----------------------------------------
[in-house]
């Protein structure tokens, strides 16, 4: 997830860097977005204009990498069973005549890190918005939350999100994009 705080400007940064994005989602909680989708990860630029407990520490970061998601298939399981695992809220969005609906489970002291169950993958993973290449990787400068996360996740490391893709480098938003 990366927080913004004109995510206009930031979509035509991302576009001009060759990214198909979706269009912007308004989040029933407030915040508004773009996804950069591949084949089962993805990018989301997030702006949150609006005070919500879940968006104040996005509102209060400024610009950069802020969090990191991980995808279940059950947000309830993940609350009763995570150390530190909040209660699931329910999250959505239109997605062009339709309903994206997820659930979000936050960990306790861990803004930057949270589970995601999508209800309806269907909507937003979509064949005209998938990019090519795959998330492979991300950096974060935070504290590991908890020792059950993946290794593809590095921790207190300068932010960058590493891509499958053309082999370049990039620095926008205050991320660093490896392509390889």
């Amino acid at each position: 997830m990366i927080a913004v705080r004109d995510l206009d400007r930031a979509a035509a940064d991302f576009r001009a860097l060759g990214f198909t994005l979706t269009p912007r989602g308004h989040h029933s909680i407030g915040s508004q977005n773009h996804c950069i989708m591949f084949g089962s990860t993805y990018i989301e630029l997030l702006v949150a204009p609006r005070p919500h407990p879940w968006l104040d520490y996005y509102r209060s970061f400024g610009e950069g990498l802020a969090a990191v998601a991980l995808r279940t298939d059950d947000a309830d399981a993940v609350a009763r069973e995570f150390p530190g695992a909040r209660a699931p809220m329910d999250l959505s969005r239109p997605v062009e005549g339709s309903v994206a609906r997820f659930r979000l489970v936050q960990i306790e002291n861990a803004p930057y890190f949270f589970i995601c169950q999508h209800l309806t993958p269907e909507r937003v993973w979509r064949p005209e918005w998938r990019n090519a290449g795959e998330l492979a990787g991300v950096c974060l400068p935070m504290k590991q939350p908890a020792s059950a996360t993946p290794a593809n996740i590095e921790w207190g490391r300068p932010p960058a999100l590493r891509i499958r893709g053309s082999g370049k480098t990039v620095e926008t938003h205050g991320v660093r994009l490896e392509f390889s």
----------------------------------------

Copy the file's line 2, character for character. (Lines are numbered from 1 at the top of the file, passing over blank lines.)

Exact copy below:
């Protein structure tokens, strides 16, 4: 997830860097977005204009990498069973005549890190918005939350999100994009 705080400007940064994005989602909680989708990860630029407990520490970061998601298939399981695992809220969005609906489970002291169950993958993973290449990787400068996360996740490391893709480098938003 990366927080913004004109995510206009930031979509035509991302576009001009060759990214198909979706269009912007308004989040029933407030915040508004773009996804950069591949084949089962993805990018989301997030702006949150609006005070919500879940968006104040996005509102209060400024610009950069802020969090990191991980995808279940059950947000309830993940609350009763995570150390530190909040209660699931329910999250959505239109997605062009339709309903994206997820659930979000936050960990306790861990803004930057949270589970995601999508209800309806269907909507937003979509064949005209998938990019090519795959998330492979991300950096974060935070504290590991908890020792059950993946290794593809590095921790207190300068932010960058590493891509499958053309082999370049990039620095926008205050991320660093490896392509390889």